IMPERIAL — What was once a change order will now become a new $186,000 electrical housing building for Imperial’s Wastewater Treatment Plant after the City Council voted unanimously to approve an action item at a meeting held January 6.

The plant — located at 702 East 14th Street in Imperial — is an ongoing project which the City began in December 2019 but has been trying to secure adequate funding for a long time, said contract consultant Brian Knoll, vice president of Albert A. Webb Associates. Due to previous budgetary concerns, other items were given priority in the past

“The existing headworks inflow pump station building, the whole area has been problematic for years,” Knoll, the design engineer for the project, said.

Knoll said the equipment that sits in and around the building in question has been subject to hydrogen sulfide corrosive gasses and has brought challenges to the plant for more than 15 years.

“Initially, the manufacturer had indicated to us that the system they were going to be able to provide that we designed around would be able to handle all the airflow and air changes to get fresh air into that building,” Knoll said. “As we've gone through it, we've continued to see degradation of equipment and electrical cabinets that are in that building.”

Knoll said as the project unearthed the extent of the problems, the designers said the City’s two options were either to continue to do maintenance and “putting Band-Aids on it,” or build a new electrical building to get it out of the corrosive area.

Knoll said contingencies within the current budget which were approved previously would allow for the added costs — $186,515 in total — as opposed to approximately $85,000 on maintenance “that doesn’t get rid of the problem” and would still need full replacement in 3-to-6 years.

“I don't really think of this so much as a change order for unforeseen or unknown conditions,” Knoll said, “this is just cleaning up something that, had we known that there would be this money available, we probably would have done it this way in the beginning.”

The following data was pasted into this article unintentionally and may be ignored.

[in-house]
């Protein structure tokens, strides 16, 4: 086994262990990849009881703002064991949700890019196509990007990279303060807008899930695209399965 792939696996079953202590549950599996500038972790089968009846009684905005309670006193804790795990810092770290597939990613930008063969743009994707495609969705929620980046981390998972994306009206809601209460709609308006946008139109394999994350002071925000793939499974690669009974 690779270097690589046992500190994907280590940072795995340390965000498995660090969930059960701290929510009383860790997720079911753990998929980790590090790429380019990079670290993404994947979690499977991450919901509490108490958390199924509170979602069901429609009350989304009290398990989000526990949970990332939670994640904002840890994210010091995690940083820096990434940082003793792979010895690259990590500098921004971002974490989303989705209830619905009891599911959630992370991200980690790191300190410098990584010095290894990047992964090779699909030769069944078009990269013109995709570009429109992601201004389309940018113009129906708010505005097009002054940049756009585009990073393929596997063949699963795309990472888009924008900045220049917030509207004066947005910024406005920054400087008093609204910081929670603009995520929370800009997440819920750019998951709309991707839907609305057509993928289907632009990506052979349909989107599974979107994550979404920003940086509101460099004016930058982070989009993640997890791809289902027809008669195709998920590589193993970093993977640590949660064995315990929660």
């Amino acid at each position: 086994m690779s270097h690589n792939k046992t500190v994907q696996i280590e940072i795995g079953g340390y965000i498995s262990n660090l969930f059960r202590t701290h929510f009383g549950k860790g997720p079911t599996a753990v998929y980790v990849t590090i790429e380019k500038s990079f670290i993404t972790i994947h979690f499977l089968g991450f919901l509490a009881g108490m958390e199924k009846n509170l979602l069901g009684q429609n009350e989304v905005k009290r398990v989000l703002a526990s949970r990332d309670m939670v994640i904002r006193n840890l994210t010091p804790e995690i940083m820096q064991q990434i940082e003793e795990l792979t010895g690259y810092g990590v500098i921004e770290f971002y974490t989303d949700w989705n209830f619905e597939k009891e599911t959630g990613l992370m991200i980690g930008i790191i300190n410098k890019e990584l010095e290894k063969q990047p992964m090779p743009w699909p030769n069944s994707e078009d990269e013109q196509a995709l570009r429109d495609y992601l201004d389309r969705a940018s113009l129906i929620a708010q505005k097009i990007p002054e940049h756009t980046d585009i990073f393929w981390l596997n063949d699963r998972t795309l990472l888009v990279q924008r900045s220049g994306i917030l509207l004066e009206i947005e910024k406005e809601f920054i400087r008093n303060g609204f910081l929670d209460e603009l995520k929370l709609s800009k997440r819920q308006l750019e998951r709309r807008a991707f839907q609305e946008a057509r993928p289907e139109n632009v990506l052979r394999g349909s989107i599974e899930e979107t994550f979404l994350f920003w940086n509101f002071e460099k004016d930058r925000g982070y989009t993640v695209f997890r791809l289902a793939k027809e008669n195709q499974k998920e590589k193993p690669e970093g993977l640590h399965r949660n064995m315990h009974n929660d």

Councilmember Katie Burnworth questioned why this was not included in the original plan when pricing for the construction bid was competitive. “So now you’re kind of just setting the price for yourself, so that’s the only thing I actually have a problem with that I don’t like,” said Burnworth.

Jackie Loper, director of the Public Services Department for Imperial, said the discrepancy was due, in part to, “doing everything just to award the budget at the base unit” at the time it was originally proposed.

“We're building on a plant that's been there since sometime in the 40s,” Loper said. “We didn't know what we were going to find underground and what we were going to have to work out.”

“Like Brian said, we're now above ground. We're building in our buildings as the design,” Loper said. “There may be some little things, but we don't foresee anything at this point, which is why we've brought this back to consider it now.”

Knoll said the change order is not for the designers, but for the construction company handling the project. Councilman Robert Amparano also called some attention to the contractor’s 15 percent overhead, but said after seeing the progress, he appreciates all the work being done.

“I know we can’t foresee these things, but I think it’s one of those things that maybe for future building maybe we should — like Katie said — try to throw that in there and work the best we can,” Amparano said.

“I do feel that we would need this and benefit from this as a City,” Burnworth said, “but just moving forward if we can be a little bit more specific when we write contracts and put out stuff for bid so we don't have as many change orders in the future, especially ones as large as this.”

“We could certainly have listed lots of different alternates in the bids and this could have been one of them that could have been handled that way — that's a fair point — but this is really a project enhancement that is handled as a change order,” Knoll said.

“There's other change orders for unforeseen conditions (the City doesn't) get any value for,” Knoll said. “This is something that the City is getting significant value for this money.”

Assistant City Manager Alexis Brown said with the City Council's approval of the change order, the new wastewater treatment plant is set to be completed by summer 2021.


Roman has worked for multiple local news and non-profit orgs including IV Press and VW Mag, IVROP, St. JP2 Radio and is also with The Southern Cross. An El Centro native, he graduated from Marywood U in Scranton, Pennsylvania.

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